Paramount publicity dubbed Scott "The Threat," in order to create an onscreen persona for her similar to Lauren Bacall or Veronica Lake. Scott's smoky sensuality and husky-voice lent itself to the film noir genre and, beginning with "The Strange Love of Martha Ivers" (1946) starring Barbara Stanwyck and Van Heflin, the studio cast her in a series of thrillers.

 

The dark blonde actress was initially compared to Bacall because of a slight resemblance and a similar voice, even more so after she starred with Bacall's husband, Humphrey Bogart, in the 1947 noir thriller "Dead Reckoning". The movie was the first of many femme fatale roles for Scott.

 

She also starred in "Desert Fury" (1947), a noir filmed in Technicolor, with John Hodiak, Burt Lancaster, Wendell Corey, and Mary Astor. In it, she played Paula Haller, who, on her return from college, falls for gangster Eddie Mannix (Hodiak), and faces a great deal of opposition from the others. Scott was paired with Lancaster, Corey, and Kirk Douglas in Hal Wallis'"I Walk Alone" (1948), a noirish story of betrayal and vengeance.

 

After being known professionally as Lizabeth Scott for 4 1/2 years, she appeared at the courthouse in Los Angeles, on October 20, 1949, and had her name legally changed.

 

Scott never married or had children. True or false, rumors and allegations concerning her sexual preferences began. In 1955, she hired famed attorney Jerry Giesler and sued Confidential Magazine for $2,500,000 in libel damages.

According to Diana McClellan's book on Sappho Hollywood, "The Girls," Scott was shunned late in the studio era for her sexual orientation. It was seen as an obscenity for Scott to be associated with lesbians as well as lesbian night clubs and dives in Los Angeles.

 

She charged that the September issue implied that she was "prone to indecent, illegal and highly offensive acts in her private and public life"; "These implications," Scott said, "are willfully, wrongfully, maliciously and completely without truth.". However, her case was thrown out on a technicality and she chose to drop the issue.

 

After completing "Loving You" (1957), Elvis Presley's second movie, Scott retired from the screen. She occasionally guest starred on television however for several years.

 

In 1972, she made one final motion picture appearance, in "Pulp" with Michael Caine and Mickey Rooney.

 

Since then, she has retreated from public view and has declined all interview requests.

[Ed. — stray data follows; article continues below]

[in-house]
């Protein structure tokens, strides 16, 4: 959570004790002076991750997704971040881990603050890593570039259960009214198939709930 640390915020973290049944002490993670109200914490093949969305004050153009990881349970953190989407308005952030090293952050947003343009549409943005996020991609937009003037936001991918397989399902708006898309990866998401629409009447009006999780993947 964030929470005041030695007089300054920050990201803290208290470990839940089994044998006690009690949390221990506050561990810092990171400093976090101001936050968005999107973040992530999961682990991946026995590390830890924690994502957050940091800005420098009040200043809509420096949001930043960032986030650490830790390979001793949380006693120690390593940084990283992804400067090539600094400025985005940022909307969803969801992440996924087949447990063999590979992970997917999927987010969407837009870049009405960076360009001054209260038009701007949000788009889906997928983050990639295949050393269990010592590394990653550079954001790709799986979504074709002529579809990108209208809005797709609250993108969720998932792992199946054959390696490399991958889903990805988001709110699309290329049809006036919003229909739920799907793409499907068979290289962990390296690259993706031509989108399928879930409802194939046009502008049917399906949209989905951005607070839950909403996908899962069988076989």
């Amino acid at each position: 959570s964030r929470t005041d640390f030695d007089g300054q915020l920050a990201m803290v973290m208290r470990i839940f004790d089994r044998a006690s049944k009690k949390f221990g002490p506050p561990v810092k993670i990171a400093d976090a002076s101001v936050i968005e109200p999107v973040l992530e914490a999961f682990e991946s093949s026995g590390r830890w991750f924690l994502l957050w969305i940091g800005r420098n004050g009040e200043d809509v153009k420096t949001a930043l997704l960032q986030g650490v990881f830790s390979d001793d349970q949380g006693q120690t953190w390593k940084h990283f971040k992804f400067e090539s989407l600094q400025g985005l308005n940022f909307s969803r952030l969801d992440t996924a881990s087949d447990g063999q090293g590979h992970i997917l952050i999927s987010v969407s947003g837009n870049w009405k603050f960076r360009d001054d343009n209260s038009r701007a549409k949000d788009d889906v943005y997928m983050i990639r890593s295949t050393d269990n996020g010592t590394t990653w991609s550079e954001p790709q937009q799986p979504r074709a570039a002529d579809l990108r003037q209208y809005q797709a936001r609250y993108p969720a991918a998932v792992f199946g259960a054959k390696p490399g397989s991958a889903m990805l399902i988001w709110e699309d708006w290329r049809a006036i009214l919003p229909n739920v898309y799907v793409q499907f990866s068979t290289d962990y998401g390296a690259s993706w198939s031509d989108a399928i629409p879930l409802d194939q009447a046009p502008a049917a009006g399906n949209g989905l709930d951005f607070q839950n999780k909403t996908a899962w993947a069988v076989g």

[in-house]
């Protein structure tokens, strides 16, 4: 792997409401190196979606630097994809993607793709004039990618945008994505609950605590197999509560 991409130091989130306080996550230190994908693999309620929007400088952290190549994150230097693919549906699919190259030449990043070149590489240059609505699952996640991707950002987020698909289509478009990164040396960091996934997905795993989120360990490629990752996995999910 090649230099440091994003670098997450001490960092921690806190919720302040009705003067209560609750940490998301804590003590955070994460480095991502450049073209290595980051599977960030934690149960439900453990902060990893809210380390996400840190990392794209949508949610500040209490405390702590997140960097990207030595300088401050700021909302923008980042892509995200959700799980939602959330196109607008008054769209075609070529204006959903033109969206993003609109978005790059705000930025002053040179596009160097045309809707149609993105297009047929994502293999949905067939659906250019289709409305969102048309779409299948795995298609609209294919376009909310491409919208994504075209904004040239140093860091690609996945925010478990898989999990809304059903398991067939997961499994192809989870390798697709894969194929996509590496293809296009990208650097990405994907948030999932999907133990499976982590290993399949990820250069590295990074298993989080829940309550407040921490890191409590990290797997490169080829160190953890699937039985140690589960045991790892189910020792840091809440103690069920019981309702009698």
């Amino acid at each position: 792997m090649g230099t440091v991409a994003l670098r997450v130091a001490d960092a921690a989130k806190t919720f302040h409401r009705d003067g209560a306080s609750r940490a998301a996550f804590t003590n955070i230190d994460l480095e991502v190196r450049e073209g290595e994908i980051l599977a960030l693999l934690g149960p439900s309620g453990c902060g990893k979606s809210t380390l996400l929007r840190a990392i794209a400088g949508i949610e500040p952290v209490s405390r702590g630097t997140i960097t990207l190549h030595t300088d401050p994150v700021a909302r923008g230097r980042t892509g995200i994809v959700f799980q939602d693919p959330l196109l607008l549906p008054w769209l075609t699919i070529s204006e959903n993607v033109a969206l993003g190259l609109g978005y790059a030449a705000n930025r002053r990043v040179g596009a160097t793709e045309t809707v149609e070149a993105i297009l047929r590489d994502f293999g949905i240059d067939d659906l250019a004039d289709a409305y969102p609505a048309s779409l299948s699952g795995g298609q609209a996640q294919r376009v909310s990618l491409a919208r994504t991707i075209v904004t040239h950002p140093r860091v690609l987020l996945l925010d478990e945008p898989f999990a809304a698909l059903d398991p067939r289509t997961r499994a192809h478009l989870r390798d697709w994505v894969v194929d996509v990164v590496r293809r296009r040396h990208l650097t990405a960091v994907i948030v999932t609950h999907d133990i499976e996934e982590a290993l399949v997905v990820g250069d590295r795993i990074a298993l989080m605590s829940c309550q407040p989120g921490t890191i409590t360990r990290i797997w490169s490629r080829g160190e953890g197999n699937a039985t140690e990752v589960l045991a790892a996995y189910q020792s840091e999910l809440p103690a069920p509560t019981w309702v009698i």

Lizabeth Scott has a star on the Hollywood Walk of Fame for her contribution to Motion Pictures at 1624 Vine Street in Hollywood.

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Mongo, Another great "Spotlight" Love her, her voice, and her acting. Shame what the public can do for a career. Great in "I Walk Alone", Desert Fury (as mentioned) and "The Strange Love of Martha Ivers" I remembered seeing a picture once of the New Stars of 1947 with Scott, Burt Lancaster and Kirk Douglas.

Thanks again.....

 

By the way Great Photo of Ms. Scott

 

vallo

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Great photo Mongo:

 

As usual Lancaster looks like he's drugged or high, Scott looks like a statue chiseled in stone, and Douglas has his usual blank stare except when he's trying to be theatrical.

 

Anne

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In the Spotlight: Richard Conte

 

 

Richard Conte (March 24, 1910 ? April 15, 1975) was a dark-haired rugged, virile actor who appeared in numerous films-noir.

 

He was born Nicholas Conte of Italian ancestry in Jersey City, New Jersey, the son of a barber.

 

In 1935, Conte was spotted by Elia Kazan and John Garfield when he was working as an entertainer at a Connecticut resort, which led to Conte finding stage work.

Conte eventually earned a scholarship to study at the Neighborhood Playhouse in New York, where he became a standout actor. The 5' 8" Conte became a Broadway actor in the late 1930s, starring in such plays as "Night Music" and "Walk Into My Parlor". That led to his first film performance in 1939, "Heaven with a Barbed Wire Fence".

 

In 1942 he signed a long-term contract with 20th Century Fox. He then changed his stage name to Richard (hence his lack of films on TCM). His first film at Fox was "Guadalcanal Diary" (1943). During the World War II years, Conte played mostly soldiers in war dramas, including "A Walk in the Sun" (1945).

 

Conte appeared in many films noir after World War II, in such Fox crime dramas as "Cry of the City" and "Call Northside 777" (both from 1948), and "Thieves' Highway" (1949).

 

In the early 1950s, Conte, now not working for Fox, began appearing in films for various studios. Critics and fans consider his best films from that era to be the film noir B-movies "The Sleeping City" (1950), "Highway Dragnet" (1954) and "The Blue Gardenia" (1953).

Other films include, "The Purple Heart", "A Bell for Adano", "Somewhere in the Night", "The Other Love" w/Stanwyck, "House of Strangers", "Whirlpool", "The Fighter", "New York Confidential", "I'll Cry Tomorrow", "Full of Life" w/Judy Holliday, "The Brothers Rico", etc.

 

Once film noir became less popular in the 1960s Conte?s career was at a standstill. He appeared as Lt. Dave Santini in two Frank Sinatra crime films, "Tony Rome" (1967) and "Lady in Cement" (1968) (He had also appeared with Sinatra in 1960's "Oceans Eleven"). He eventually moved to Europe and acted in a number of films. Later in life, Conte acted one of his most memorable performances in "The Godfather" (1972) as Don Barzini (he was at one time also considered for title role, a role that Marlon Brando eventually filled.) He continued to work in European films, and dabbled in TV, until a heart attack in 1975 at the age of 65.

 

Married twice, he is the father of film actor Mark Conte.

 

The actor does not have a star on the Hollywood Walk of Fame.

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The more I see of his work the more I really like this guy! He was absolutely fabulous in HOUSE OF STRANGERS (I thought he and Susan Hayward were hot together), and his character in SOMEWHERE IN THE NIGHT really had me fooled. Thanks for the background on him and the great pix!

 

Miss G